More interviews with Red Deer City Council Candidates + Andrew’s How and Why (and a note about grammar). 

Paul Harris Red Deercampaign website | facebooktwitter

Andrew Kooman: Two words: Bike Lanes. Let’s just get this Q out of the way. In my lifetime, I’ve never seen two words create so much conversation in the City. This is a 2-part question:

A) What was your position on the pilot project before it became a reality – were you for the pilot or not – and why?

Paul Harris: My position on the bike lanes was that we should pursue a long term bike infrastructure strategy, as long as they are safe for ALL cyclists and separated from traffic.  Safe enough for 8 year olds and 80 year olds.  I’m on record as supporting this position from the beginning and was disappointed with the implementation of the pilot which didn’t contain any separated lanes.  I believe if they had been included in the pilot those lanes would have received praise.

Many people in Red Deer expressed the desire to see bike lanes in our city, both to me personally, by petition, and through numerous open houses over the years preceding the pilot.  Much of the early thinking and planning for bike lanes began long before I was on council and the discussion will continue long after I’m off council.  It is important to provide people with various choices of getting around our city.  Not everyone drives, nor wants to take transit.  Many feel that active transportation such as walking and cycling is important to community health.

B) What have you learned about the people of Red Deer and the political process through this pilot project, and what is your opinion of Bike Lanes now?

PH: The most obvious thing that I’ve learned is that although we can try it is very difficult to engage citizens in civic planning; people often don’t become involved in what is being planned until it directly affects them in a perceived negative way.

Once a controversy has begun the vast majority of citizens remain silent, avoiding conflict at all costs.  Yet these people will often share their views with councillors privately.

All of this means that the city must find new ways of communicating and engaging with public in a two way conversation that really allows people to know in advance what to expect and have their input before implementation.  It means that we need to engage people in various ways, one size does not fit all.  Although an advertised open house or a survey will work for some, others need to be personally invited and interviewed.  Opportunities for every type of person regardless of background or personality type need to be available.  The space needs to feel safe and comfortable.

It also means that citizens need to become more active in learning about their city and the plans that are in the works, what other citizens are asking for and working toward.

I’ve learned that one issue can cause some people to overlook all of the other work that a council or administration has done in many other areas.  People look at issues from a variety of perspectives; some consider the bigger context and curiously explore rationale, others are single focused.  What is common sense to one person is complete insanity to another.  Thank heavens we have diversity.  Wouldn’t it be boring otherwise.

Few citizens understand the governance role of council and the role of administration. That a council as a whole makes decisions based on majority vote and that no one councillor has the authority to make decisions for the community on their own, nor does an individual councillor have authority to direct staff throughout the organization.  Council has one employee only, that’s the city manager.  He or she manages the workload and administration of the whole organization.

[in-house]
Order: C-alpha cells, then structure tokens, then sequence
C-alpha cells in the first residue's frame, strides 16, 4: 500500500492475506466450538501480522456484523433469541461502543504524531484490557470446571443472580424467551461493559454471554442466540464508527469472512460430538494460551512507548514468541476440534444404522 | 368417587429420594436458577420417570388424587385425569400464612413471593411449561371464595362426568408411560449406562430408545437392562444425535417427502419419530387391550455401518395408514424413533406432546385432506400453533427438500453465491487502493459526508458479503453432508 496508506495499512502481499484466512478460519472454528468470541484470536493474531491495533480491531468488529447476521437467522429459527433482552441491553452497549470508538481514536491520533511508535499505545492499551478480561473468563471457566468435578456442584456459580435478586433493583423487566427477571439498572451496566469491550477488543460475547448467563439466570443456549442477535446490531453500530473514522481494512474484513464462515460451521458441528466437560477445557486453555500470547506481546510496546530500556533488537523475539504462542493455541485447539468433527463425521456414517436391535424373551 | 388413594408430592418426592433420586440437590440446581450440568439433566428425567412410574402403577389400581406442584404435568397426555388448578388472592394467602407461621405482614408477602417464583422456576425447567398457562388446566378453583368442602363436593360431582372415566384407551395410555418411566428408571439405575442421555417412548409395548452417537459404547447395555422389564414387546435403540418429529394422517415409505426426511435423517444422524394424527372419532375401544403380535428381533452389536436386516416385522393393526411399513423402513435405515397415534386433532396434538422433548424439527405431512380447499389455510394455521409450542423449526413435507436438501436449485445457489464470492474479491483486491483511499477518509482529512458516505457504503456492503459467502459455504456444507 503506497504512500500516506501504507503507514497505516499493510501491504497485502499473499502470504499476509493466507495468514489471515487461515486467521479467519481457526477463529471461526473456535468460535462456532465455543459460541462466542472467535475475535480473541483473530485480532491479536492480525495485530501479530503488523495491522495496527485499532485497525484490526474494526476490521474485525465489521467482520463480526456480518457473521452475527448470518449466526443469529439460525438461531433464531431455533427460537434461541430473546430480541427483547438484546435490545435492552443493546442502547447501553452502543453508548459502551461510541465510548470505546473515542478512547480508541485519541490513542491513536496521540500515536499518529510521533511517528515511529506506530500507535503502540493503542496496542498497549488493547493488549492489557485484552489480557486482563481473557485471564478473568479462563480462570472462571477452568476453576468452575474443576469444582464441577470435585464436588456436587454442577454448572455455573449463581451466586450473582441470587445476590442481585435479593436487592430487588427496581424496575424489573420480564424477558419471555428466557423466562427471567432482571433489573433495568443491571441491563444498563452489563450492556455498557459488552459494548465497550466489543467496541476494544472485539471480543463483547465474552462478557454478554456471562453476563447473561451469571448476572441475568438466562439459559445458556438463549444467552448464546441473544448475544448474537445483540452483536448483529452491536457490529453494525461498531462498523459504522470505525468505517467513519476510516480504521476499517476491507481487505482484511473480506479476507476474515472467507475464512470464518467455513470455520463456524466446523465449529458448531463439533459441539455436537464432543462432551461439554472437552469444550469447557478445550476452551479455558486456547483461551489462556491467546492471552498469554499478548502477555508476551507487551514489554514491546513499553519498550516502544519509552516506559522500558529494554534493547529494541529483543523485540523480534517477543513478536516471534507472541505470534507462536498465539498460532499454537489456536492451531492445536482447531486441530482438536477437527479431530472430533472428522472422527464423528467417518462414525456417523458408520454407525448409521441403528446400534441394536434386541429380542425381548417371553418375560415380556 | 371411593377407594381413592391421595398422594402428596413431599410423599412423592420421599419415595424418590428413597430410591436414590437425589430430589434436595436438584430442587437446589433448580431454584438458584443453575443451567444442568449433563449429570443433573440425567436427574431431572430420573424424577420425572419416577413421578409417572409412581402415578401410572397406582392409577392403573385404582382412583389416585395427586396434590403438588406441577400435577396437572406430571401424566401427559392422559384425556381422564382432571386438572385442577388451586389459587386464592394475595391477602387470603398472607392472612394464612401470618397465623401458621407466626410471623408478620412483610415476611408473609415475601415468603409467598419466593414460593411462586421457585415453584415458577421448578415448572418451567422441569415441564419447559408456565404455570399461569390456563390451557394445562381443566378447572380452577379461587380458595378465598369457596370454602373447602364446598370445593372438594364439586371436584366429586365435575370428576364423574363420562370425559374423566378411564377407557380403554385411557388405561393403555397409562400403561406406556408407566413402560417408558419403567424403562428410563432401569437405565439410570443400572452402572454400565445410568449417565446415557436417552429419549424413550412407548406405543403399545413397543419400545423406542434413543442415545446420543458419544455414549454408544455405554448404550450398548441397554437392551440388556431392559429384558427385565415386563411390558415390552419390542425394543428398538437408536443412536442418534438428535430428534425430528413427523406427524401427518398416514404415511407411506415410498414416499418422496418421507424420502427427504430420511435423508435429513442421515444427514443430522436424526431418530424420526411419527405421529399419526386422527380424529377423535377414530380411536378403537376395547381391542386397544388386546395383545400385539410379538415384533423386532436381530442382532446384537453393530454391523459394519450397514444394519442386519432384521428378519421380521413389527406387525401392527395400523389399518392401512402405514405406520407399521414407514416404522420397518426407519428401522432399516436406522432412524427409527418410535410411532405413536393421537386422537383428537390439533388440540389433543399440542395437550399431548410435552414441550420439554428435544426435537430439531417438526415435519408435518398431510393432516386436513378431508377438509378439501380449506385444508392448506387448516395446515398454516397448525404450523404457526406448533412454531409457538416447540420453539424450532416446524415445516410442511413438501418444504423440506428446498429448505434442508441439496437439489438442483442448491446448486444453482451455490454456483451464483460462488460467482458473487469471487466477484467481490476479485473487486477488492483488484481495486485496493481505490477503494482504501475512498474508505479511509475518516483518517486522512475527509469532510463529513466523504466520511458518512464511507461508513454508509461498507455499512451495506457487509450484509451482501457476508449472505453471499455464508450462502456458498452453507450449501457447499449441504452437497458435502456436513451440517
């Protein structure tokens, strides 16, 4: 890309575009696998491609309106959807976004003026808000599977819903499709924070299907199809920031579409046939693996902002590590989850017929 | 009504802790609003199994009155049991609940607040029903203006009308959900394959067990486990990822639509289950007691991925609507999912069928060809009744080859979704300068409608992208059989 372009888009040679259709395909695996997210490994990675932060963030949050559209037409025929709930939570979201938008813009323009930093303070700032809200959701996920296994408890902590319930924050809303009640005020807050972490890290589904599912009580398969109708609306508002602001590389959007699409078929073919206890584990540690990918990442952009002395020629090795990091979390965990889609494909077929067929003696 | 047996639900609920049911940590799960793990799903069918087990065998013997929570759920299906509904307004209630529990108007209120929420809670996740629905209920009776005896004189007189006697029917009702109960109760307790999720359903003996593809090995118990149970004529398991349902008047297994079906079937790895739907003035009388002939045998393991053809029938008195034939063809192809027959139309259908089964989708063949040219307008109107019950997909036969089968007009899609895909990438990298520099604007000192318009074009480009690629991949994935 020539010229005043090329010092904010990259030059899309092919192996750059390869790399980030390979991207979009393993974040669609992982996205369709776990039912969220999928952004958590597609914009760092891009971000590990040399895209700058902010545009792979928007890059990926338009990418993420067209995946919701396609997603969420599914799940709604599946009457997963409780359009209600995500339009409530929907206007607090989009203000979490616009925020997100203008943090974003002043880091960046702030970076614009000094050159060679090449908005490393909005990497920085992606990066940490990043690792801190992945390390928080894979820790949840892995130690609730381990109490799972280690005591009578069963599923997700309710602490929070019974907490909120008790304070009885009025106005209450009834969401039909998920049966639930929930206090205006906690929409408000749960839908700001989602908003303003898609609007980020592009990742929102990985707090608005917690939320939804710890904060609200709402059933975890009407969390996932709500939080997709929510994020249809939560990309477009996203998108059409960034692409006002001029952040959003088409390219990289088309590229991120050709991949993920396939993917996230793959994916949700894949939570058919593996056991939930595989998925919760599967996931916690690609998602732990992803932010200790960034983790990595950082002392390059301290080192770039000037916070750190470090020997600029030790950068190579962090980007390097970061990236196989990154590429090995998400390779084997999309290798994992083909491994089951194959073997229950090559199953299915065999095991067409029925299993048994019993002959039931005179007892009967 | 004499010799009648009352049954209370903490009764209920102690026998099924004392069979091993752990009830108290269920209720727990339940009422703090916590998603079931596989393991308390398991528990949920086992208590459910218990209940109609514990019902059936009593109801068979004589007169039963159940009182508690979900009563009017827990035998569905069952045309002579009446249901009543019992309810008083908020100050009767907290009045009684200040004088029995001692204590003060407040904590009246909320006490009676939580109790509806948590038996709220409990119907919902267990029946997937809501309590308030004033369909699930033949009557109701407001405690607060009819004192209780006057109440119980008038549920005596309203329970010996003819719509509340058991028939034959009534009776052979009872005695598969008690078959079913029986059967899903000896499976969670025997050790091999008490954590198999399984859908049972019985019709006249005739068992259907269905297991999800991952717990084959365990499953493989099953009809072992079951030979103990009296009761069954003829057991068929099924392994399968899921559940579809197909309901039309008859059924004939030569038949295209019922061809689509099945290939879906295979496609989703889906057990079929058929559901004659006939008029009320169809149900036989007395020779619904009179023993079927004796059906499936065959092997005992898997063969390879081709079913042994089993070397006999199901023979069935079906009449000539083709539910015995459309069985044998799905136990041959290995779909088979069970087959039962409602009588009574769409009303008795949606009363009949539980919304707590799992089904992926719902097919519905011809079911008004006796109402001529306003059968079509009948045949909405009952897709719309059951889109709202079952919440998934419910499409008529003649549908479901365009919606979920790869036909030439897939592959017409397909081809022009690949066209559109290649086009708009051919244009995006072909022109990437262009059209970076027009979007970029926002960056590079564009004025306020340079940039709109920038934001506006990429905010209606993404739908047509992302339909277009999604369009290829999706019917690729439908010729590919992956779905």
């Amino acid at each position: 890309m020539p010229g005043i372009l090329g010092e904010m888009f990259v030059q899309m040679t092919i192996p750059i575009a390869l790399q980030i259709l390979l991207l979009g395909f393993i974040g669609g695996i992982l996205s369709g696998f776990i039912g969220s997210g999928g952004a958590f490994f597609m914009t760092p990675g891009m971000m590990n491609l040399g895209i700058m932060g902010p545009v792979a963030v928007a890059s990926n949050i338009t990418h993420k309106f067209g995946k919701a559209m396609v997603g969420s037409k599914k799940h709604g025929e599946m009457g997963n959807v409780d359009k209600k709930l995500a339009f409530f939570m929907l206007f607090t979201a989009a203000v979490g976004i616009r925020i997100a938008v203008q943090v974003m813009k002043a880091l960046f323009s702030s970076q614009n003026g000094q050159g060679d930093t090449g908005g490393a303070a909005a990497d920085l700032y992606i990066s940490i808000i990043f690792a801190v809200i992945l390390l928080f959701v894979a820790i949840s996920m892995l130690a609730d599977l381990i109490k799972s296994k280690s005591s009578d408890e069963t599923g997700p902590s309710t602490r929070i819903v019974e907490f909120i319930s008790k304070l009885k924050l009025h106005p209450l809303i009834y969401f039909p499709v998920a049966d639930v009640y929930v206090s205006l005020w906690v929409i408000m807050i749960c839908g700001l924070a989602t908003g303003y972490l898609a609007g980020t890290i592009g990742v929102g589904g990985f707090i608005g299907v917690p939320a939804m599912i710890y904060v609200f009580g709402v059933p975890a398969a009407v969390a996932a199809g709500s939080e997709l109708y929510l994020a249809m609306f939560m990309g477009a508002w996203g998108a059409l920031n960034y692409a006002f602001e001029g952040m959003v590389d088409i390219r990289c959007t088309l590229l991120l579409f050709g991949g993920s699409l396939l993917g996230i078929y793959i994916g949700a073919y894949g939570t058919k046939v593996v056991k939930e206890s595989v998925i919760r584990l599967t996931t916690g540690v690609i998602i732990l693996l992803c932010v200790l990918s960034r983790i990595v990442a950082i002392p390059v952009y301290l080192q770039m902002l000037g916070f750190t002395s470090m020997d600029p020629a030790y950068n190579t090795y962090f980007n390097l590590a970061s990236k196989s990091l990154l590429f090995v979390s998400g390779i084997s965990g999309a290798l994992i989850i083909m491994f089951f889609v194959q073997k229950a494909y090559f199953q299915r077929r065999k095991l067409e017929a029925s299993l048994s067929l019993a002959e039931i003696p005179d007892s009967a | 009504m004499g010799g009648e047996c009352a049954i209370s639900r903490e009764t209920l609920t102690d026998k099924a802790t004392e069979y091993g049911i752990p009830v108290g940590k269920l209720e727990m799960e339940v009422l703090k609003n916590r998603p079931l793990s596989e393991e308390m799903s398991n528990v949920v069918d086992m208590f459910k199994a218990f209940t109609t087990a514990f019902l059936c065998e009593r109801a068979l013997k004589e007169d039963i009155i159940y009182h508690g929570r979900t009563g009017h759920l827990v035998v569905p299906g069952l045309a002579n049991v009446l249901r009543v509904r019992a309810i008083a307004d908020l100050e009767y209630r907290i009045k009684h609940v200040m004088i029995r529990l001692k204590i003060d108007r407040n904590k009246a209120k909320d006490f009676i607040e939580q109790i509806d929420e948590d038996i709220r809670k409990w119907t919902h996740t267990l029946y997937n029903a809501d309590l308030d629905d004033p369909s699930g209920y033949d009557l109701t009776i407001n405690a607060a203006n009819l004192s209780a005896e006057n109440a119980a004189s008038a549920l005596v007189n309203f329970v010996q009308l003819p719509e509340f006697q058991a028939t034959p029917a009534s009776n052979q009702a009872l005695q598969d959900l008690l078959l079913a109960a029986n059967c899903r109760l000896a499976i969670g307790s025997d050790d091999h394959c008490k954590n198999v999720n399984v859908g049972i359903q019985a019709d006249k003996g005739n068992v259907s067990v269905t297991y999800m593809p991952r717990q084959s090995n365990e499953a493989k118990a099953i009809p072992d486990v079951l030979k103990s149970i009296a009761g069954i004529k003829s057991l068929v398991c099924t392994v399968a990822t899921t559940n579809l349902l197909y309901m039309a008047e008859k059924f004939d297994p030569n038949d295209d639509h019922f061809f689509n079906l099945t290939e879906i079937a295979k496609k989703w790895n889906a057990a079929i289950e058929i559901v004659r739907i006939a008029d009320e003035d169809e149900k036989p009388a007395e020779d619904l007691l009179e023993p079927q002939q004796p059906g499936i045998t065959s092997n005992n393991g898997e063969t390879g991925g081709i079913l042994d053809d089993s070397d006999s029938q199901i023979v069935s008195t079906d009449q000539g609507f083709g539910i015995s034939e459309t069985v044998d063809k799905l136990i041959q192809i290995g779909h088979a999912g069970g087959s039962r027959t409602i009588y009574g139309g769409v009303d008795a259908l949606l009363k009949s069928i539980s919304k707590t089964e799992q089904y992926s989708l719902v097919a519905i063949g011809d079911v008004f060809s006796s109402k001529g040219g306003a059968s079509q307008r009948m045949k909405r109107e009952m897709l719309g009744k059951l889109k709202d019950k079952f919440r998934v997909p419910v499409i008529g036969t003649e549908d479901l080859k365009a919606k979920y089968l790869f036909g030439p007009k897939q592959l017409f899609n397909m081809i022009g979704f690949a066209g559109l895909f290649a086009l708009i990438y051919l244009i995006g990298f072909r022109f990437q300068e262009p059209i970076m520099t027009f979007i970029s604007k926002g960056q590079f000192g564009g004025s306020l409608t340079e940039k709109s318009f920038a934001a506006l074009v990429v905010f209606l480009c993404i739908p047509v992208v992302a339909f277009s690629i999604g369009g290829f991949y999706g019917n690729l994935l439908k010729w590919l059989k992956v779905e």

At the end of the pilot, my opinion is the same as it was at the start.  Bike infrastructure is good as long as it is safe for ALL cyclists, old and young, and separated from traffic.

AK: The City has put much effort and resource into uncovering Red Deer’s true identity. What is Red Deer to you and what does the City have to offer the province in its next 100 years?

PH: After talking with many citizens over the past two decades as a business owner in the downtown, a community change facilitator, and as a city councillor I have come to believe that our community identity is built strongly on four values.

1)  We put great emphasis on our connection to our place and our relationships.  We value our place on the earth and the way we strive to belong in the environment — how our facilities and gathering spaces connect to one another and to the land itself.  We believe that all neighbourhoods and cultural venues should be tree-filled and connected via parkland trails and green spaces allowing for healthy circulation by walking and biking.  In a similar way, the relationships and connections across generations and among diverse cultural communities allow for healthy exchanges.  Our gathering and connecting spaces are important for us to form great relationships with one another and to enjoy our city together.


2) We value our diversity, which places importance on our differences.  We are welcoming and respect difference; we try hard to be inclusive in our activities, organizations, and planning.  We appreciate the discovery and personal growth our relationships create.

3) We value our long history of leadership, and ‘can do’ spirit. This ‘rural roots leadership’ reflects our desire for shared community action — our leadership is an extension of our prairie heritage.  We still hold the pioneer spirit close to our hearts.  The community draws on its longstanding tradition of sharing responsibility for one another to make powerful things happen.  We believe the community knows best what it needs and knows how to do it —  that because of our diverse experience and tenacity, the wisdom we need is within us.

4) We believe we are distinct and different from other cities.  This authenticity is a personality and sense of place — that which makes our community unique.  It’s the sense that what we build reflects our collective identity as people who live here on the Red Deer River, in the aspen parkland with the shadows of the Rockies on the west and the wide open prairies in the east. We are central in our province with 80% of Alberta’s population living within two hours by vehicle.